The activity of purified rhC2 was determined using the Total Complement (3-pathway) ELISA (Alpco, Salem, NH) according to manufacturer instructions. Pooled human serum that had been stripped of C2 by affinity purification (EMD BioSciences, San Diego, CA) was reconstituted with various concentrations of rhC2 and tested. The functional activity of rhC2 was also analyzed by hemolysis in gel assays that detect deficiencies in the classical and alternative pathways of complement activation as well as deficiencies in the terminal sequence. In the classical pathway assay antibody-coated sheep red blood cells were suspended in 0.6% agarose (SeaKemR ME agarose, Cambrex BioScience Rockland Inc., Rockland, ME) in the presence of Ca2+ and Mg2+. Guinea pig erythrocytes in the presence of Mg2+ and EGTA were used similarly in the assay for the alternative pathway. Samples were added to holes punched in the agarose in 5 μl volumes and allowed to diffuse into the agar in moist atmosphere at 4°C for 18 hours and then at 37°C for 2 hours for the lytic reaction to proceed .
Deposition of C3 fragments on bacteria
Streptococcus pneumoniae 23F, obtained from Statens Serum Institut (Copenhagen, Denmark) were cultured on blood agar plates and then grown in Todd-Hewitt broth until log-phase was reached. The bacteria were harvested, washed in 0.15 M NaCl and killed by adding 0.8% glutaraldehyde in 0.15 M NaCl for 20 min. The killed bacteria were stored in small aliquots at -80°C until use. To measure C3 deposition on the bacteria, serum (100 μl), diluted 1/20 in VBSCaMg, was added to 2.5 μl bacteria and incubated for 30 min at 37°C with continuous agitation. The incubation was stopped by adding 500 μl of ice-cold VBSCaMg. The bacteria were washed (centrifugation 2,880 × g, 15 min) and then 100 μl of anti-C3d (Quidel, Santa Clara, CA), diluted 1/100 in VBSCaMg was added followed by an incubation at 4°C for 30 min. After the incubation the bacteria were washed and resuspended in 100 μl VBSCaMg and 5 μl FITC-conjugated polyclonal F(ab')2 rabbit anti-mouse immunoglobulins (DakoCytomation, Glostrup, Denmark) was added. The tubes were then incubated for 30 min at 4°C. Prior to analysis by flow cytometry (Epics XL-MCL Beckman-Coulter, Fullerton, CA), the bacteria were washed once and resuspended in 500 μl VBSCaMg.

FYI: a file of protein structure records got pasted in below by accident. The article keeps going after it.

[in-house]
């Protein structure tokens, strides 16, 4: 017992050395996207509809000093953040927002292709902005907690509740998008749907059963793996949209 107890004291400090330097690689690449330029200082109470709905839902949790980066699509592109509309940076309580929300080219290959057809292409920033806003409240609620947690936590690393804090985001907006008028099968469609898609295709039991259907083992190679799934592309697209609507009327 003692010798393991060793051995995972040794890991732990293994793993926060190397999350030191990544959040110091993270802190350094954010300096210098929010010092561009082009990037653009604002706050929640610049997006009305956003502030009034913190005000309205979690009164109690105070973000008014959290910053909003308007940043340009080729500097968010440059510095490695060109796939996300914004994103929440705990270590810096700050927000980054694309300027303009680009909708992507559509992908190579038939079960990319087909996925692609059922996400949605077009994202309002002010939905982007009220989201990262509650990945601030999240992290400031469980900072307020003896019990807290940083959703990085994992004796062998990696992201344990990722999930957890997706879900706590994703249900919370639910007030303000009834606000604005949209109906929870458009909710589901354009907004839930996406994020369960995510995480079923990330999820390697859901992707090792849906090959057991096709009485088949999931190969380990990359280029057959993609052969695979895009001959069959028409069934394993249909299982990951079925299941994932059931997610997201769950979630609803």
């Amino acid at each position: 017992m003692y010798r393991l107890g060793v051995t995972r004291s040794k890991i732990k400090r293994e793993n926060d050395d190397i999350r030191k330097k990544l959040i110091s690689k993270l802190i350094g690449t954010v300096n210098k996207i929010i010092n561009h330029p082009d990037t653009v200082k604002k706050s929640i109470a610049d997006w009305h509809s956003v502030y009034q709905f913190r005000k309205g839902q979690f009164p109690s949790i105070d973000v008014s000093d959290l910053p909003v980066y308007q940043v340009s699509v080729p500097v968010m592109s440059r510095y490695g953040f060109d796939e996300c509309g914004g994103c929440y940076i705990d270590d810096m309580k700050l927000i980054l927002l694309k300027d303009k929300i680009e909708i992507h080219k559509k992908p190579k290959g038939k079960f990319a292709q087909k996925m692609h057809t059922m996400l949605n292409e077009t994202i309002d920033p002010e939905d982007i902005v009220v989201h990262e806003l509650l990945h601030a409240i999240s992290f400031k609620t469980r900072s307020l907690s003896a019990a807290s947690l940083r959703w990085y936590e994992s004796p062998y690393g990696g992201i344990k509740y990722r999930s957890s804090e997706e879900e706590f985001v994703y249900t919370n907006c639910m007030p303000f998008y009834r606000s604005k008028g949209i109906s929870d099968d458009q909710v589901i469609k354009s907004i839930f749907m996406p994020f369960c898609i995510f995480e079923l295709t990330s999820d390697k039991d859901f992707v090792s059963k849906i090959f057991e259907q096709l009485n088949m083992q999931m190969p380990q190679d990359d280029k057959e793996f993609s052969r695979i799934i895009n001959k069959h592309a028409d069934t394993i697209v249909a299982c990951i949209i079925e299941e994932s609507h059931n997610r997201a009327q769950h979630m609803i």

Sera from 6 patients with homozygous C2 deficiency were used. Studies on the C2-deficient patients were approved by the Lund University Research Ethics Committee (LU 513-01) and written informed consent was obtained for each patient. The 6 individuals all had type I C2 deficiency as ascertained by DNA analysis, and had been reported earlier . MBL genotypes had also been determined as reported . Only one of these patients was homozygous for the wild-type variant of the structural MBL2 gene giving rise to high concentration of MBL and lectin pathway activity. The others were heterozygous for this allele and depending on promoter variants they showed lower concentrations of serum MBL to varying degrees.